Former Zimbabwean dictator Robert Mugabe skipped a parliamentary hearing on Wednesday investigating $15 billion worth of lost diamonds because the nine o’clock start was allegedly a “bit too early” in the morning for him.
Mugabe, 94, was scheduled to give evidence on corruption in the diamond mining industry at 9 a.m. on Thursday morning but failed to show up, meaning the hearing was adjourned until Monday.
“We’ve considered that 9 a.m. may be rather early for Mr. Mugabe to appear,” said Temba Mliswa, the Zimbabwean lawmaker heading the inquiry. “This isn’t a witch hunt or to seek to cause embarrassment. … We remain respectful whilst we exhaust all options.”
“We are not here to humiliate him, we expect him to have enough time to prepare. So on Monday at 2 p.m. we expect him here,” Mliswa said, but admitted that Mugabe has no legal obligation to show up.
The inquiry was set up in light of comments made by Mugabe that Zimbabwe had lost $15 billion in diamond revenue because of corruption and foreign meddling, but has since dismissed the figure as “urban legend.”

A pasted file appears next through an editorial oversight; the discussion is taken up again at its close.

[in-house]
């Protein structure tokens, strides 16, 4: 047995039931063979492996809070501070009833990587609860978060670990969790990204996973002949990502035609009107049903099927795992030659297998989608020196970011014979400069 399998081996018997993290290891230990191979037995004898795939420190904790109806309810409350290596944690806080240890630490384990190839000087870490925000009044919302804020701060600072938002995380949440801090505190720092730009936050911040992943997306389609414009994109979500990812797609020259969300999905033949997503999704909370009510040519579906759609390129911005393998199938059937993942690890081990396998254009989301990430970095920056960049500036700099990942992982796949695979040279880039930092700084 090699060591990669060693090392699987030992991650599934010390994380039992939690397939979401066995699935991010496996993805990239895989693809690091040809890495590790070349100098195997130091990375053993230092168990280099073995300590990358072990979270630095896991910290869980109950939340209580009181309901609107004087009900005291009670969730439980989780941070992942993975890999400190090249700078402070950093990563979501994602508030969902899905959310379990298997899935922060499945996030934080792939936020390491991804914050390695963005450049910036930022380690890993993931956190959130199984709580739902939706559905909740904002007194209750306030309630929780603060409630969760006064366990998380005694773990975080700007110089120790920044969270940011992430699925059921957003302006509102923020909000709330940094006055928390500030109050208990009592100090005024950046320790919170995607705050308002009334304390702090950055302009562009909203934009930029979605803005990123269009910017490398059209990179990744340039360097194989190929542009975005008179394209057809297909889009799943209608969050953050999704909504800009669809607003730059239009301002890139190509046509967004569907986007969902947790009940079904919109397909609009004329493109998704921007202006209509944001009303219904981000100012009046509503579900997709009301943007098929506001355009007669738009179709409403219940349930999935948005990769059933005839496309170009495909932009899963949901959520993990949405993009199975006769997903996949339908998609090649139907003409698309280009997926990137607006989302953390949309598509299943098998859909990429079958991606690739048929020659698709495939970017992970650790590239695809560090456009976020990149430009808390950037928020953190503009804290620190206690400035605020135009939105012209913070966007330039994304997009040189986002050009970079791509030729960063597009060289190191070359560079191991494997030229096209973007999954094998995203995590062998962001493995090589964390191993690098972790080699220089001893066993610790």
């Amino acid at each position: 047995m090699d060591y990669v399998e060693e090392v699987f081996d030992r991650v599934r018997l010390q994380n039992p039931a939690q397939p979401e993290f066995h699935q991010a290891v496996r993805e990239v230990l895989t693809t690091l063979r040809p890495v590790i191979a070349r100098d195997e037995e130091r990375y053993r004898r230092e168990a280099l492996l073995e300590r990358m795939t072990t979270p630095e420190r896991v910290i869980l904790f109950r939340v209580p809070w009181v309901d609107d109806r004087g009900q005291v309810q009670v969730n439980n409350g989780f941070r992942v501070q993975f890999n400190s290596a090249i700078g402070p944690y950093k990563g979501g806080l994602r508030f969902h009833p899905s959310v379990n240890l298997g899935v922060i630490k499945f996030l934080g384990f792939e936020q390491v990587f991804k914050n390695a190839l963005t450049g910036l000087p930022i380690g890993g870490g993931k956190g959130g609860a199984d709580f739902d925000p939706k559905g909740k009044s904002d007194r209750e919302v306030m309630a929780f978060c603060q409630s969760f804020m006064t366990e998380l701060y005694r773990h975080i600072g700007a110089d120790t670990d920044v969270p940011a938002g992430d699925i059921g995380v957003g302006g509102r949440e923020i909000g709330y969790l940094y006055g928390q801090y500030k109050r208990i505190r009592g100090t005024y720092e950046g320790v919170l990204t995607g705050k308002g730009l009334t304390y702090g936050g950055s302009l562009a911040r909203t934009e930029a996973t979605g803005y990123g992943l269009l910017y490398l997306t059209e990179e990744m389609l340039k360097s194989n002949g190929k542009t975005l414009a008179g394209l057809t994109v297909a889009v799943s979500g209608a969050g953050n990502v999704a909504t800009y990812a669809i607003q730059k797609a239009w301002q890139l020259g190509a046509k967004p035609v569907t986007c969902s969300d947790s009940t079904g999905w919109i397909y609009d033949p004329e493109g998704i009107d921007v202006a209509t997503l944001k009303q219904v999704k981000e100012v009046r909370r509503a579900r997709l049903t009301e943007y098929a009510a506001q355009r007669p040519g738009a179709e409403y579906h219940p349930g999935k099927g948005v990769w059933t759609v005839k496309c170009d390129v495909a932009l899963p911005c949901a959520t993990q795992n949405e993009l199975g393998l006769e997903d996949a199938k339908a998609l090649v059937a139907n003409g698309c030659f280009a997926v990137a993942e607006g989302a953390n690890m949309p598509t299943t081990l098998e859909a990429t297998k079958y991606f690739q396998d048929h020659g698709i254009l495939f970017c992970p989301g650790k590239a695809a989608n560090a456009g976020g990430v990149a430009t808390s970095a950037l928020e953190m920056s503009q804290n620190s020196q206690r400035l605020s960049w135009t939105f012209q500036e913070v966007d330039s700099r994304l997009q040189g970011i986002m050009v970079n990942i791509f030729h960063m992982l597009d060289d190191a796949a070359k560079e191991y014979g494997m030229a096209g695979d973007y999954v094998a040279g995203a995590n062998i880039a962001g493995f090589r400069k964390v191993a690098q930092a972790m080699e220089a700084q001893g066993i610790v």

“Companies that have been mining diamonds have robbed us of our wealth,” Mugabe was quoted as saying in 2016. “That is why we have now said the state must have a monopoly.”
Around ten years ago, miners discovered that Zimbabwe had some of the most valuable diamond reserves in the world, but the discovery has led to much internal conflict. Individuals involved in the trade have repeatedly accused his regime of illegally taking off profits, mainly with the help of Chinese mining firms.
Mugabe ruled Zimbabwe from 1980 until last November, when he was ousted in a military coup by his former deputy Emmerson Mnangagwa, who has pledged to hold elections later this year expected to be won easily by his Zimbabwe African National Union-Patriotic Front (ZANU-PF) party.
So far, his agenda has mainly involved a crackdown on corruption to make the country more attractive to foreign investment.
Mugabe, meanwhile, has disappeared from the public eye. However, he has thrown his support behind a splinter group of the ZANU-PF representing those who feel “outraged by the unconstitutional and humiliating manner in which President Mugabe was criminally ousted from leadership.”